Microsoft has fully opened up its Xbox Cloud Gaming platform to Xbox Game Pass Ultimate subscribers on Apple iOS devices and Windows PCs via browsers, the company announced Monday. Xbox Cloud Gaming, also known as xCloud, was previously available only to Android device users, though an invite-only beta period opened this year for certain Apple and Windows 10 users.
Now, any Xbox Game Pass Ultimate subscriber can access the service through the Xbox website via www.xbox.com/play. From there, players can access a selection of games directly in their browser, with some options available between controller or touch-based play. With this announcement, Microsoft also said it’s improved the cloud gaming experience by upgrading its data centers with “custom Xbox Series X hardware.” Catherine Gluckstein, Xbox Cloud Gaming vice president and head of product, said this translates to “faster load times, improved frame rates, and an experience of a new generation of gaming.” Xbox Cloud Gaming streams at 1080p up to 60 frames per second, she said.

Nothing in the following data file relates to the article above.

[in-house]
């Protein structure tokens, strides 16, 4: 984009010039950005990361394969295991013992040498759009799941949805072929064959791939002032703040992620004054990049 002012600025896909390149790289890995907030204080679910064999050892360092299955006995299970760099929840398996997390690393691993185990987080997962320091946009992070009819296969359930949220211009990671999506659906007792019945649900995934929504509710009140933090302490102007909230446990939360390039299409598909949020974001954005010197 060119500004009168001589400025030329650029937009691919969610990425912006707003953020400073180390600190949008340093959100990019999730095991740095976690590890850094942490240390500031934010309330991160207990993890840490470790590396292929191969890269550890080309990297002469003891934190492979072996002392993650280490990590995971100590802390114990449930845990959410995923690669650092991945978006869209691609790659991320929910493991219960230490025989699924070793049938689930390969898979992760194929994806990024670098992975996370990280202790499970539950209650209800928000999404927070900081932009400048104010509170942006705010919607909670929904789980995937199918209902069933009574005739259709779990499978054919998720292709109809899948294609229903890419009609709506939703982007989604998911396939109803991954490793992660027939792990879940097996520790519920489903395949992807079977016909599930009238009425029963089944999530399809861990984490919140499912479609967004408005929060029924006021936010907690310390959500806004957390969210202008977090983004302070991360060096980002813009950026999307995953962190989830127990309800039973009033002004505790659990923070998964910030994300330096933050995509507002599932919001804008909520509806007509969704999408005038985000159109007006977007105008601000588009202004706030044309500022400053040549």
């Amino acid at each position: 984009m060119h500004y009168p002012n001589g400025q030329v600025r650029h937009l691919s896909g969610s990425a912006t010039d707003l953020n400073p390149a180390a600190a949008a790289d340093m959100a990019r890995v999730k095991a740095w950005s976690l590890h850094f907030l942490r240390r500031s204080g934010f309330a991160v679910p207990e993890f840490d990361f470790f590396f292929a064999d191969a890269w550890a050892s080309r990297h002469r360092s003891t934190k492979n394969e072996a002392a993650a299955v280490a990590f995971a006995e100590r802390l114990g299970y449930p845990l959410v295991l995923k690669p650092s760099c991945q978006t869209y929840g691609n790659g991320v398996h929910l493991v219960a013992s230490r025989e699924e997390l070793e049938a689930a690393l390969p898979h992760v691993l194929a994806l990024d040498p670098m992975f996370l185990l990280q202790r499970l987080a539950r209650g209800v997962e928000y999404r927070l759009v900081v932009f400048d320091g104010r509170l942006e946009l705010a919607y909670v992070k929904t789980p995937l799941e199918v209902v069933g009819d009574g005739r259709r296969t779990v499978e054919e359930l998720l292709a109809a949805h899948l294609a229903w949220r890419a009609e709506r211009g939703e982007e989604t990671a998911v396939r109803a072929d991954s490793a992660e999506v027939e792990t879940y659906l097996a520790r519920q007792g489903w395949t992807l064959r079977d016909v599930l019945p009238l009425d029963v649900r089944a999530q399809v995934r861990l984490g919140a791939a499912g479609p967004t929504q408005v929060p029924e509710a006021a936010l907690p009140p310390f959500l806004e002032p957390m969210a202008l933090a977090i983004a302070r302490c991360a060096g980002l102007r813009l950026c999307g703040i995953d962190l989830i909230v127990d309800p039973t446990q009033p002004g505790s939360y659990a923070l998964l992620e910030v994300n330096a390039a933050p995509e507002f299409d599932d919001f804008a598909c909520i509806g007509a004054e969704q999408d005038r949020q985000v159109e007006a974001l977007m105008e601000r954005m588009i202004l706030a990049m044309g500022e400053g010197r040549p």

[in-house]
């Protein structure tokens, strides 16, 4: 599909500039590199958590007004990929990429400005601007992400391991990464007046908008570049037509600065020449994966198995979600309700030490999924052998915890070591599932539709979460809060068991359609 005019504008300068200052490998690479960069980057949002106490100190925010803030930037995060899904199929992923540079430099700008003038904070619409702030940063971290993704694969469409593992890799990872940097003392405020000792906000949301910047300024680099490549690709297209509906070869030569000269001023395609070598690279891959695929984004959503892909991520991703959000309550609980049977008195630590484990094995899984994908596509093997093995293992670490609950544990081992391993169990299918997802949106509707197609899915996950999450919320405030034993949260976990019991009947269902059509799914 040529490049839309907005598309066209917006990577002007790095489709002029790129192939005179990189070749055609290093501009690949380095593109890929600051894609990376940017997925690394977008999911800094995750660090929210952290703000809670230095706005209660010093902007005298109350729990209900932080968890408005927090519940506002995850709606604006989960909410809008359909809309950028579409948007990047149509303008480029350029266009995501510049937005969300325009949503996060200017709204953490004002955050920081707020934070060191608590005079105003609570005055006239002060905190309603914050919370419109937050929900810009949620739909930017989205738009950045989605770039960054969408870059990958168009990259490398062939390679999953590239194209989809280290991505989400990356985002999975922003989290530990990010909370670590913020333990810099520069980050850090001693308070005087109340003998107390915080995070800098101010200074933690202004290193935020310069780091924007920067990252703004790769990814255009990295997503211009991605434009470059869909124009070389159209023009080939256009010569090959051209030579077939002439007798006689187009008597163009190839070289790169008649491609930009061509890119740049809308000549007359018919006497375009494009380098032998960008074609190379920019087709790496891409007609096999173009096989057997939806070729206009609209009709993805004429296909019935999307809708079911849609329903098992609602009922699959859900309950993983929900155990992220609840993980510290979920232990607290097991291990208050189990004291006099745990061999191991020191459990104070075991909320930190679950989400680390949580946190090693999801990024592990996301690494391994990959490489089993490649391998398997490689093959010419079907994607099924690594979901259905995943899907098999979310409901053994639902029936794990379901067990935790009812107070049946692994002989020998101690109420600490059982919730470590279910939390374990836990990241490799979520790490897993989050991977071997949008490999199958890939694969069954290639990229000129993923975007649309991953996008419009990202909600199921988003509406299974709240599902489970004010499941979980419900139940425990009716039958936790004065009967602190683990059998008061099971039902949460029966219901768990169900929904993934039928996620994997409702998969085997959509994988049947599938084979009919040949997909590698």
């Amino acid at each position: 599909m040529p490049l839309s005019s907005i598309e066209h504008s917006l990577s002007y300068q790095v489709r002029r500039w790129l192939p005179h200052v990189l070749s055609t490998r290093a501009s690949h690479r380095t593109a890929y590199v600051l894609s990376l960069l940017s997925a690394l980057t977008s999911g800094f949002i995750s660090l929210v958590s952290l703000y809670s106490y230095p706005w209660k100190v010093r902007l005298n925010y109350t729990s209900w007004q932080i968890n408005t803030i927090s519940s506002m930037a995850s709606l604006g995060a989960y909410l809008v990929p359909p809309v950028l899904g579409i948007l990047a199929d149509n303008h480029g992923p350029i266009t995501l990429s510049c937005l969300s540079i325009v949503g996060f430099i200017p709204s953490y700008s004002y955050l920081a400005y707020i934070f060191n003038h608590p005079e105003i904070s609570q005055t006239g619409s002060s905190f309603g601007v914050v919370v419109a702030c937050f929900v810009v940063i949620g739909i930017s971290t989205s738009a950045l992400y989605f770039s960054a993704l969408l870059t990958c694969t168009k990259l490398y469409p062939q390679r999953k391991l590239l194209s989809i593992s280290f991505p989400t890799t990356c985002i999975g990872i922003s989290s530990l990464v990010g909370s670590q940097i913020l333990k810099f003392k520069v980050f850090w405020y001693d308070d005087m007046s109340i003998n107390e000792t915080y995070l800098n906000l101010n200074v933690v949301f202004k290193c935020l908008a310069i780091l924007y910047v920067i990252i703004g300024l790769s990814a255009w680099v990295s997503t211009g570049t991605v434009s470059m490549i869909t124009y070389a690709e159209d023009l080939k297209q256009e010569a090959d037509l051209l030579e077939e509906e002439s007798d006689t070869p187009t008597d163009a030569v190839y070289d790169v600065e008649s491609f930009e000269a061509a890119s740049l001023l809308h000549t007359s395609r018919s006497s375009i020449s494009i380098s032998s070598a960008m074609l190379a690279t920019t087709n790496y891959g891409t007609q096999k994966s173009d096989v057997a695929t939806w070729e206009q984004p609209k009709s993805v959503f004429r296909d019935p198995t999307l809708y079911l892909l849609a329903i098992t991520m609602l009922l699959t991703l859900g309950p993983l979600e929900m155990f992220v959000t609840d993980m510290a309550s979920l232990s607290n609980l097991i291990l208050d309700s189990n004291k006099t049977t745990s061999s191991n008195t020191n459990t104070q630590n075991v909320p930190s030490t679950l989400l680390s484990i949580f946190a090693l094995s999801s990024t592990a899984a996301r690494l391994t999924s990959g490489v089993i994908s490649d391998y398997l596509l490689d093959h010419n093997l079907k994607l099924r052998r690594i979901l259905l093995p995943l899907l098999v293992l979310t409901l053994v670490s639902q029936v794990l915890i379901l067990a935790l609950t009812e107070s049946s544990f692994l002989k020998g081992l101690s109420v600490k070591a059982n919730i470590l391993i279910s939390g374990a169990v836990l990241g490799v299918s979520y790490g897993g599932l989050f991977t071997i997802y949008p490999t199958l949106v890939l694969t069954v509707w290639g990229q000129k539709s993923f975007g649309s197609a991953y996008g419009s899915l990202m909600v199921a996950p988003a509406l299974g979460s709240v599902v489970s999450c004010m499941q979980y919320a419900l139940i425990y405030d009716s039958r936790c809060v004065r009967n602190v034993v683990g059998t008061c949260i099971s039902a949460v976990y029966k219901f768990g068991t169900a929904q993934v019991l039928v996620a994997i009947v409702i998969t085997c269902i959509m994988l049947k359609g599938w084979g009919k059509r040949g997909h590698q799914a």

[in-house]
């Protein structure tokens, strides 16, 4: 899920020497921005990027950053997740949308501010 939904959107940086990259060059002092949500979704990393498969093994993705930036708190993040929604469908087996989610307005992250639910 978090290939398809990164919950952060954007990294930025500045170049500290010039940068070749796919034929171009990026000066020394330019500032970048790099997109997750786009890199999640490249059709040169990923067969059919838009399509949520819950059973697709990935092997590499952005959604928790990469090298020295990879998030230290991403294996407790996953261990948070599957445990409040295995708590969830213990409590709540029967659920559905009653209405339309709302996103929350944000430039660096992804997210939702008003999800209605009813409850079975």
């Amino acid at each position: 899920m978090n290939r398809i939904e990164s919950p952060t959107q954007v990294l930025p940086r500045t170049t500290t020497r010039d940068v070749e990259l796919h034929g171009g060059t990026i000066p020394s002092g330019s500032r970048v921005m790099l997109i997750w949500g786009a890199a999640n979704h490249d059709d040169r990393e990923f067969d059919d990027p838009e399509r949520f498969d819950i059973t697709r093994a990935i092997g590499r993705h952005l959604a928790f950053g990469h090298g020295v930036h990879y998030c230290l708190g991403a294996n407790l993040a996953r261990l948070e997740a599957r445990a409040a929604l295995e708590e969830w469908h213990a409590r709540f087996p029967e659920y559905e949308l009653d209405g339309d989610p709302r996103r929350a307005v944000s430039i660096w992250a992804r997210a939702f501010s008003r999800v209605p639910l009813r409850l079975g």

Microsoft appears to be focusing its efforts toward cloud gaming as part of Xbox Game Pass Ultimate — a way to make games more accessible to people who don’t have access to a high-end gaming computer or console. It’s beginning to focus on cloud native gaming, with Portal and Left 4 Dead developer Kim Swift joining the Xbox Cloud Gaming team as a senior director and building out a team centered around new cloud-based experiences.
One of the major problems, however, has been Microsoft’s inability to break onto Apple devices. Apple’s App Store guidelines previously barred cloud-based gaming services from launching on its devices, but new rules were issued in 2020 that technically opened the gate to Microsoft and other platforms. Microsoft responded at the time that Apple’s rules made “a bad experience for customers.”
Instead of creating a catalog-based app that individually linked out to games, Microsoft opted to run its Xbox Cloud Gaming service on iOS devices via browsers — something that allowed it to skirt App Store rules.